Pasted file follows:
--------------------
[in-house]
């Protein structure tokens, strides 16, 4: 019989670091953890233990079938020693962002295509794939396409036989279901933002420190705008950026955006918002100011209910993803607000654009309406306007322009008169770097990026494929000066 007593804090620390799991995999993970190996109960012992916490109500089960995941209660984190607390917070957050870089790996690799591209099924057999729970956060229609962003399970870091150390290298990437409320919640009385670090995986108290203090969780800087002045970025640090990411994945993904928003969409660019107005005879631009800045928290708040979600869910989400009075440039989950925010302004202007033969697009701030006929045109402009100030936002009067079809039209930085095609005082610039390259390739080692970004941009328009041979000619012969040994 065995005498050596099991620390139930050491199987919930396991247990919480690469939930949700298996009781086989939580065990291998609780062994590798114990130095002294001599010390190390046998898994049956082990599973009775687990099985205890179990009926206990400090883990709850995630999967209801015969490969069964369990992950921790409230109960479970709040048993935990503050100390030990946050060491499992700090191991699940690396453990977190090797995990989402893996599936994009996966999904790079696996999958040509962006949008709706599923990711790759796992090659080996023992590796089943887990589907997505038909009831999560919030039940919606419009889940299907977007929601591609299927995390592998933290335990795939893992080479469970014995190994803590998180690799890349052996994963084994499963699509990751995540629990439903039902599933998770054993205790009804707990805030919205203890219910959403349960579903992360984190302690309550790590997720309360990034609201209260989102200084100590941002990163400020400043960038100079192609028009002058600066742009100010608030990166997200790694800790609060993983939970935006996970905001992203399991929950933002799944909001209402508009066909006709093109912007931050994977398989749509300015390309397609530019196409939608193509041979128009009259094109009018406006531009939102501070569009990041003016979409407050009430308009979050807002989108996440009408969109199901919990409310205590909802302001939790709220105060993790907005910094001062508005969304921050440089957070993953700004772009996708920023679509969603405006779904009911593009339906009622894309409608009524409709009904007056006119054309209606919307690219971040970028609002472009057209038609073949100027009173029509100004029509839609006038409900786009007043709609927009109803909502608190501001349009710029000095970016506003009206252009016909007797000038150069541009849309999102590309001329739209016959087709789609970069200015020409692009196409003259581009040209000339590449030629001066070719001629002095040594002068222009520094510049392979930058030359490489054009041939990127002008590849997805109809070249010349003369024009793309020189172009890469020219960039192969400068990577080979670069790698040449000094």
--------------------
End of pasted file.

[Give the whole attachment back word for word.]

[in-house]
């Protein structure tokens, strides 16, 4: 019989670091953890233990079938020693962002295509794939396409036989279901933002420190705008950026955006918002100011209910993803607000654009309406306007322009008169770097990026494929000066 007593804090620390799991995999993970190996109960012992916490109500089960995941209660984190607390917070957050870089790996690799591209099924057999729970956060229609962003399970870091150390290298990437409320919640009385670090995986108290203090969780800087002045970025640090990411994945993904928003969409660019107005005879631009800045928290708040979600869910989400009075440039989950925010302004202007033969697009701030006929045109402009100030936002009067079809039209930085095609005082610039390259390739080692970004941009328009041979000619012969040994 065995005498050596099991620390139930050491199987919930396991247990919480690469939930949700298996009781086989939580065990291998609780062994590798114990130095002294001599010390190390046998898994049956082990599973009775687990099985205890179990009926206990400090883990709850995630999967209801015969490969069964369990992950921790409230109960479970709040048993935990503050100390030990946050060491499992700090191991699940690396453990977190090797995990989402893996599936994009996966999904790079696996999958040509962006949008709706599923990711790759796992090659080996023992590796089943887990589907997505038909009831999560919030039940919606419009889940299907977007929601591609299927995390592998933290335990795939893992080479469970014995190994803590998180690799890349052996994963084994499963699509990751995540629990439903039902599933998770054993205790009804707990805030919205203890219910959403349960579903992360984190302690309550790590997720309360990034609201209260989102200084100590941002990163400020400043960038100079192609028009002058600066742009100010608030990166997200790694800790609060993983939970935006996970905001992203399991929950933002799944909001209402508009066909006709093109912007931050994977398989749509300015390309397609530019196409939608193509041979128009009259094109009018406006531009939102501070569009990041003016979409407050009430308009979050807002989108996440009408969109199901919990409310205590909802302001939790709220105060993790907005910094001062508005969304921050440089957070993953700004772009996708920023679509969603405006779904009911593009339906009622894309409608009524409709009904007056006119054309209606919307690219971040970028609002472009057209038609073949100027009173029509100004029509839609006038409900786009007043709609927009109803909502608190501001349009710029000095970016506003009206252009016909007797000038150069541009849309999102590309001329739209016959087709789609970069200015020409692009196409003259581009040209000339590449030629001066070719001629002095040594002068222009520094510049392979930058030359490489054009041939990127002008590849997805109809070249010349003369024009793309020189172009890469020219960039192969400068990577080979670069790698040449000094």